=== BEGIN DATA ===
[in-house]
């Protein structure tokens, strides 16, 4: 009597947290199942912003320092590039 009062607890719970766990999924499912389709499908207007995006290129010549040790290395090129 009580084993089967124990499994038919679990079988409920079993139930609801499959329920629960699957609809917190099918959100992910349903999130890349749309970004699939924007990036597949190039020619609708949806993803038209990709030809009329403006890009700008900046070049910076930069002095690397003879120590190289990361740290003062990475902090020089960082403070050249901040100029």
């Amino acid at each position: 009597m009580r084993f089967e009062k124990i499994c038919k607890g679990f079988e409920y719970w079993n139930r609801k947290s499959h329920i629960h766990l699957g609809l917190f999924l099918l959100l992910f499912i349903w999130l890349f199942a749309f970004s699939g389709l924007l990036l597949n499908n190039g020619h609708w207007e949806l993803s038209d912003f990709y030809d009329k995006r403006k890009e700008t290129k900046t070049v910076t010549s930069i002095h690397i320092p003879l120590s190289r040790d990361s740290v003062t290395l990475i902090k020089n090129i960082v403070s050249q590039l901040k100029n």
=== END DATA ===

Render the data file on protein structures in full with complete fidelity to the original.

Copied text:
[in-house]
């Protein structure tokens, strides 16, 4: 009597947290199942912003320092590039 009062607890719970766990999924499912389709499908207007995006290129010549040790290395090129 009580084993089967124990499994038919679990079988409920079993139930609801499959329920629960699957609809917190099918959100992910349903999130890349749309970004699939924007990036597949190039020619609708949806993803038209990709030809009329403006890009700008900046070049910076930069002095690397003879120590190289990361740290003062990475902090020089960082403070050249901040100029």
């Amino acid at each position: 009597m009580r084993f089967e009062k124990i499994c038919k607890g679990f079988e409920y719970w079993n139930r609801k947290s499959h329920i629960h766990l699957g609809l917190f999924l099918l959100l992910f499912i349903w999130l890349f199942a749309f970004s699939g389709l924007l990036l597949n499908n190039g020619h609708w207007e949806l993803s038209d912003f990709y030809d009329k995006r403006k890009e700008t290129k900046t070049v910076t010549s930069i002095h690397i320092p003879l120590s190289r040790d990361s740290v003062t290395l990475i902090k020089n090129i960082v403070s050249q590039l901040k100029n």